Were God directly responsible for all of history, where would there be any free choice? Where would we be left to choose our own course, or to use the resources God has given us? If our minds and wills were constantly overruled by God and we did only what we were foreordained or predestined to do, there would be no human victory, and no struggle and achievement; everything would be God’s doing. In this sense, all good (or evil) would be His doing. This is not the way God designed His plan. He distinctly commands us what to do, and reveals what is acceptable or unacceptable conduct in His sight, and leaves us to act responsibly or irresponsibly. There would be no point in giving us freedom of choice if He forced us to act in a predetermined manner. Nor would He be fair in punishing wrong doing if He was ultimately responsible.
What about distinct events that are part of His plan? God has decreed that certain events shall be, and nothing men may do can thwart that plan. In such cases we might say either that God directed it and/or that God foreknew it. One example would be the destruction of Jerusalem. God knew in advance that this would happen; Jesus foretold it. But we would not say that God directed Jerusalem to be destroyed; He simply foreknew what would happen—and prearranged a means whereby His people could be spared, if they heeded the warnings.
In certain events, God was the principle actor in the drama; i.e., the birth of Jesus, the resurrection of Jesus; the ascension of Jesus to heaven. None of these events could have come about without the intervention of God into human affairs. Each event was predicted, and God also directed the happening, although even then, human actors made their own contributions by their own free choice. Other events (the death of Jesus, the fall of the Jewish nation, or the coming of the dark night of the apostasy) were foretold, but the human actors who brought about these events did not need God to overrule in order to make them possible. In most cases, they were the result of the wicked actions of wicked-minded men. Peter said of the crucifixion, “whom you crucified, whom God raised from the dead” (Acts 4:10; see also Acts 2:23).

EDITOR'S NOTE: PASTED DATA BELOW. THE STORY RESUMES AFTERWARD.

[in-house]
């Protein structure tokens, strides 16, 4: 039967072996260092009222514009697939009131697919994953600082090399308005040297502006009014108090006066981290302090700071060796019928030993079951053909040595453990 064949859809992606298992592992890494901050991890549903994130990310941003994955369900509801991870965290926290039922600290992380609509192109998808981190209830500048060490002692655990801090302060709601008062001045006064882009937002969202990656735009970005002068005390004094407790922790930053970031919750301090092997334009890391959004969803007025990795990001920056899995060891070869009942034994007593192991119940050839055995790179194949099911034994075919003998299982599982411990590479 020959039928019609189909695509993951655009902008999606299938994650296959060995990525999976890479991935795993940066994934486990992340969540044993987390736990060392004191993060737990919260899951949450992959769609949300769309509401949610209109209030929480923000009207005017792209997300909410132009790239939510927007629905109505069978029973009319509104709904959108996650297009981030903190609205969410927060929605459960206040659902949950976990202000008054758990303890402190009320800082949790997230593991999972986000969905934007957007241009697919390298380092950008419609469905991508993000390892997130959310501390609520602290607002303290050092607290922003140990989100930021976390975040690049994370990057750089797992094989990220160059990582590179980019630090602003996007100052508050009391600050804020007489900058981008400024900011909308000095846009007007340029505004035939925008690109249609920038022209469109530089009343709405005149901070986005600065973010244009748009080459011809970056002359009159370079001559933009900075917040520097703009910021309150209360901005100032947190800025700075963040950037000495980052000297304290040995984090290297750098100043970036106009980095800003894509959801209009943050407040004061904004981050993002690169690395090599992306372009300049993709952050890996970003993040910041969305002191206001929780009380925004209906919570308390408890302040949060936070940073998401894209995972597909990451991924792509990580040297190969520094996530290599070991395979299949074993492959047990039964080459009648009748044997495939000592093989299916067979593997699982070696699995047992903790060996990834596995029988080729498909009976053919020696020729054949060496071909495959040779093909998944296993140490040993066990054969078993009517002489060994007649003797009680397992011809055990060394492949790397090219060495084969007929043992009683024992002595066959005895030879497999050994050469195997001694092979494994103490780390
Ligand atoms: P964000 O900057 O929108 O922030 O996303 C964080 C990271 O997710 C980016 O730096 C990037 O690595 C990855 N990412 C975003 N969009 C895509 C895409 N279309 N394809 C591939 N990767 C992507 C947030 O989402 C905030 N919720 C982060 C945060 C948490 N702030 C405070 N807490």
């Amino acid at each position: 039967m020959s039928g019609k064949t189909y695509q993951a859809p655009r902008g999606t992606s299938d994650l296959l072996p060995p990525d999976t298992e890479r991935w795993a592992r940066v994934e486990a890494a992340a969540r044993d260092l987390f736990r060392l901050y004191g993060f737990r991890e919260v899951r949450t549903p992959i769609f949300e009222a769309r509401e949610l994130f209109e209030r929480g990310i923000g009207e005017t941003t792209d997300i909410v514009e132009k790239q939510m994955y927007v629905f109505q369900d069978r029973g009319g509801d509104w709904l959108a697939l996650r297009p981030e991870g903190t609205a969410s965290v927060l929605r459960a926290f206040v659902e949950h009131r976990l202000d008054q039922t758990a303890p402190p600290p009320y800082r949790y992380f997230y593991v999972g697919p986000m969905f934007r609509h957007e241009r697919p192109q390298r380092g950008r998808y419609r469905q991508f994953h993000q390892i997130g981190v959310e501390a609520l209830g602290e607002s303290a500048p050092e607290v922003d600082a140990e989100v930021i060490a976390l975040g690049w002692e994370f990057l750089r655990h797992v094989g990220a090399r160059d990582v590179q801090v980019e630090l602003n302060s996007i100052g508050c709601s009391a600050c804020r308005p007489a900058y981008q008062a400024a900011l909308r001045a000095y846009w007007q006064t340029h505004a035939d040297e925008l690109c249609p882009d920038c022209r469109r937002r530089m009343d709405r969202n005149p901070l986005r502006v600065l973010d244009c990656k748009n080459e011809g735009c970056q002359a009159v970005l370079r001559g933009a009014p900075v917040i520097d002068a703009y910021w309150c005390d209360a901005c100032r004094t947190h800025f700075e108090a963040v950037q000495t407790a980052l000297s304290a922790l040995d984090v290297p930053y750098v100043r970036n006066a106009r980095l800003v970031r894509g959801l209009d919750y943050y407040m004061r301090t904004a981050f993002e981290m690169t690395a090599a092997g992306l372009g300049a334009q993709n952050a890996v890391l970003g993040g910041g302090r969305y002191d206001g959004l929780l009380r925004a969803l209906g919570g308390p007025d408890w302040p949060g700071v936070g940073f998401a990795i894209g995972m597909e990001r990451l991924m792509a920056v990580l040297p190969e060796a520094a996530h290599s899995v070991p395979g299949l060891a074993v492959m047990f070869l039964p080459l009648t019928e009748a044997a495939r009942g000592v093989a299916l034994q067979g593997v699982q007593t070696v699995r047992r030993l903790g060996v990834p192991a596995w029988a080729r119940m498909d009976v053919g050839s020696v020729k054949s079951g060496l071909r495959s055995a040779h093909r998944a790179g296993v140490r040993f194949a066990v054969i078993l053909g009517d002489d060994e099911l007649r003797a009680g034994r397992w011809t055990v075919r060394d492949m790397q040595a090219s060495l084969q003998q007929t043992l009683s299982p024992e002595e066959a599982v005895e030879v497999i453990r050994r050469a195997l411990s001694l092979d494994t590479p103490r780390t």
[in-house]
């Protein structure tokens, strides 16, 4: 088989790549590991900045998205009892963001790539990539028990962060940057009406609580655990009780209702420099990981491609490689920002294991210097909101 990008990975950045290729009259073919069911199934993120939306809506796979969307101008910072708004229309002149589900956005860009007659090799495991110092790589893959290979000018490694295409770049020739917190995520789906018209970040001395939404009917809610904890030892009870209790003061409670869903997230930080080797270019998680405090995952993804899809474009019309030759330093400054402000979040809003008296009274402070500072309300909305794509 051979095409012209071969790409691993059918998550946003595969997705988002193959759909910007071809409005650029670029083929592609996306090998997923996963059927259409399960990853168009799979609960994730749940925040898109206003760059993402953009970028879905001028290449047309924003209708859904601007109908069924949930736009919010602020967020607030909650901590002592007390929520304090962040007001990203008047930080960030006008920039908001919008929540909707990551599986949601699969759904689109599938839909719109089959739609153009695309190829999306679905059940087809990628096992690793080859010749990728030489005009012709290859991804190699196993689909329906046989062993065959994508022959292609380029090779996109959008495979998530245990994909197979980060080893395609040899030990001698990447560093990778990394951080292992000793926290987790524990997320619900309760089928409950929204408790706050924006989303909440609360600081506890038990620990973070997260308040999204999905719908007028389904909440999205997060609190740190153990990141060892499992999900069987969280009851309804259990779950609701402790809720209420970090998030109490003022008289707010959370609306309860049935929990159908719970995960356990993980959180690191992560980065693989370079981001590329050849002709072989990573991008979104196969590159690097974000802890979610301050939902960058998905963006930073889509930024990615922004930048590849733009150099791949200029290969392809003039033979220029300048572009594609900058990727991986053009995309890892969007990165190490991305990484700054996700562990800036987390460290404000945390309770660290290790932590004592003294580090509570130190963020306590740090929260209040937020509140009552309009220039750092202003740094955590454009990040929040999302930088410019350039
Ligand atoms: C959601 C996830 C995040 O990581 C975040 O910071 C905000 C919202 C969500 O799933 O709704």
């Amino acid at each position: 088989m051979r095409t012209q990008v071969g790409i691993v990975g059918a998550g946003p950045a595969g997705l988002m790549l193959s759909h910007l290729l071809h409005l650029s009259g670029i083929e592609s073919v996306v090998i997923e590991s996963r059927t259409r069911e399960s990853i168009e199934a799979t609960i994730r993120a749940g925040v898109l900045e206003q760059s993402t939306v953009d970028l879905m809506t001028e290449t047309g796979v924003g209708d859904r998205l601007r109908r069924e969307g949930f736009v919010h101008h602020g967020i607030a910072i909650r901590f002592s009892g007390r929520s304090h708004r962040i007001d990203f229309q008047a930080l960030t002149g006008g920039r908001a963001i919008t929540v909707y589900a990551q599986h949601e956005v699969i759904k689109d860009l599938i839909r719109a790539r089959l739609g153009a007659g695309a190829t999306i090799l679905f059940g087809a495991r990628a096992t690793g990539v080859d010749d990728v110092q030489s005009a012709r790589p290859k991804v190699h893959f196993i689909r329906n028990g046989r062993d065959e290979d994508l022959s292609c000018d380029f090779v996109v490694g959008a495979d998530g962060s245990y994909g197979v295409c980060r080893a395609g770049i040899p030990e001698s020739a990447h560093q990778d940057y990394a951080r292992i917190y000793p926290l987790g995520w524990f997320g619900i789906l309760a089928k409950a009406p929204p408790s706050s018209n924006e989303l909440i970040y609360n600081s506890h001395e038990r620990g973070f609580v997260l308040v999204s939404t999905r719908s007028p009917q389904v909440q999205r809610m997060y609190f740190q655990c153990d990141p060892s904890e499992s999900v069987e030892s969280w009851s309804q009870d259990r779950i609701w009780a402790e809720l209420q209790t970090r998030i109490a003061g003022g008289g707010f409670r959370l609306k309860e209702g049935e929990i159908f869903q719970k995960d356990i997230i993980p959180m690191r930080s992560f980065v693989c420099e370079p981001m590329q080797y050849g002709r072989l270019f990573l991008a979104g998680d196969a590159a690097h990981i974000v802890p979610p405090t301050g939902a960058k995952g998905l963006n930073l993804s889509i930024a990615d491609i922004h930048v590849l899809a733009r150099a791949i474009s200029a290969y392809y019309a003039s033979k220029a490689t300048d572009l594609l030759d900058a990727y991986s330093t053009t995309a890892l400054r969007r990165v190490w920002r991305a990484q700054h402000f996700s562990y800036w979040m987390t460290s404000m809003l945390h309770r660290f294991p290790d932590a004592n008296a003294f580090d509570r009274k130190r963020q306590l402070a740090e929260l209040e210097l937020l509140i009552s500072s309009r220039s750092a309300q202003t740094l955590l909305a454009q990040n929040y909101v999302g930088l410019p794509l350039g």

When God sends Jesus Christ to earth, He will be directly intervening in human affairs, and taking charge of the course of events. Jesus, equipped with Divine authority, will break into human history. The event has been predicted; in this case again God will be making it happen.
The passage you cite from Revelation 17:17 refers to the time after Christ has returned and is judging the nations. It reads: “God has put it into their hearts to fulfill His purpose, to be of one mind, and to give their kingdom to the beast, until the words of God are fulfilled.” Here God is moving people to do what He wants done so that His words may be fulfilled. The same was said in the days of Daniel, that “the Most High rules in the kingdom of men, [and] Gives it to whomever He will” (Dan. 4:17). The apostle Paul made a similar statement, that “the powers that be are ordained of God” (Rom. 13)—not that they exist directly by God’s action, but God oversees, to the extent that nothing is allowed to interfere with His long-range plans.
God is supreme in history, directing all toward His preordained end: the realizing of His plan for His earth, and in due time He will bring it to pass. In the meantime, He lets men and nations make their own choices, go their own way, build up and tear down as they purpose, and He does not interfere, except to fulfill a promise or to protect His own.